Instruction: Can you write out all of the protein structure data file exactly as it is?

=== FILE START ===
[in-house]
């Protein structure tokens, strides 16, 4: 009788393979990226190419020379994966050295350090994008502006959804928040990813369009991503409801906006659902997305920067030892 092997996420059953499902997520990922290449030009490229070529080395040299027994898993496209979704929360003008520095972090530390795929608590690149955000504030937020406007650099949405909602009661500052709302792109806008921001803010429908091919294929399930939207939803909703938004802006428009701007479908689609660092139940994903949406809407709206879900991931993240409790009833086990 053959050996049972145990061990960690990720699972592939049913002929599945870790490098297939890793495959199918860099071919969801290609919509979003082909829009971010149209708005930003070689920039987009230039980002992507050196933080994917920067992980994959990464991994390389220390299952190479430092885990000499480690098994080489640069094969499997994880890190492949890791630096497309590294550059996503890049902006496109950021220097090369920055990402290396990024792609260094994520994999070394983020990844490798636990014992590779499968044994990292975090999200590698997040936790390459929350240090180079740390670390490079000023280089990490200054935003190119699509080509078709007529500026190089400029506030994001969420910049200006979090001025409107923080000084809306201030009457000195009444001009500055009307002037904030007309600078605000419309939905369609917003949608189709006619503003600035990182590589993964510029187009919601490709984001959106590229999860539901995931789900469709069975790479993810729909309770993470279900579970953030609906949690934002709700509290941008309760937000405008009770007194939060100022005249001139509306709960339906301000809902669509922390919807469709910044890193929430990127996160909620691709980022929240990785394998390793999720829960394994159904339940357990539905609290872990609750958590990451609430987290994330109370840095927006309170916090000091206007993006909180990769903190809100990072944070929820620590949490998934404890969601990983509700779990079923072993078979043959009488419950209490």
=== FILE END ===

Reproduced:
[in-house]
């Protein structure tokens, strides 16, 4: 009788393979990226190419020379994966050295350090994008502006959804928040990813369009991503409801906006659902997305920067030892 092997996420059953499902997520990922290449030009490229070529080395040299027994898993496209979704929360003008520095972090530390795929608590690149955000504030937020406007650099949405909602009661500052709302792109806008921001803010429908091919294929399930939207939803909703938004802006428009701007479908689609660092139940994903949406809407709206879900991931993240409790009833086990 053959050996049972145990061990960690990720699972592939049913002929599945870790490098297939890793495959199918860099071919969801290609919509979003082909829009971010149209708005930003070689920039987009230039980002992507050196933080994917920067992980994959990464991994390389220390299952190479430092885990000499480690098994080489640069094969499997994880890190492949890791630096497309590294550059996503890049902006496109950021220097090369920055990402290396990024792609260094994520994999070394983020990844490798636990014992590779499968044994990292975090999200590698997040936790390459929350240090180079740390670390490079000023280089990490200054935003190119699509080509078709007529500026190089400029506030994001969420910049200006979090001025409107923080000084809306201030009457000195009444001009500055009307002037904030007309600078605000419309939905369609917003949608189709006619503003600035990182590589993964510029187009919601490709984001959106590229999860539901995931789900469709069975790479993810729909309770993470279900579970953030609906949690934002709700509290941008309760937000405008009770007194939060100022005249001139509306709960339906301000809902669509922390919807469709910044890193929430990127996160909620691709980022929240990785394998390793999720829960394994159904339940357990539905609290872990609750958590990451609430987290994330109370840095927006309170916090000091206007993006909180990769903190809100990072944070929820620590949490998934404890969601990983509700779990079923072993078979043959009488419950209490």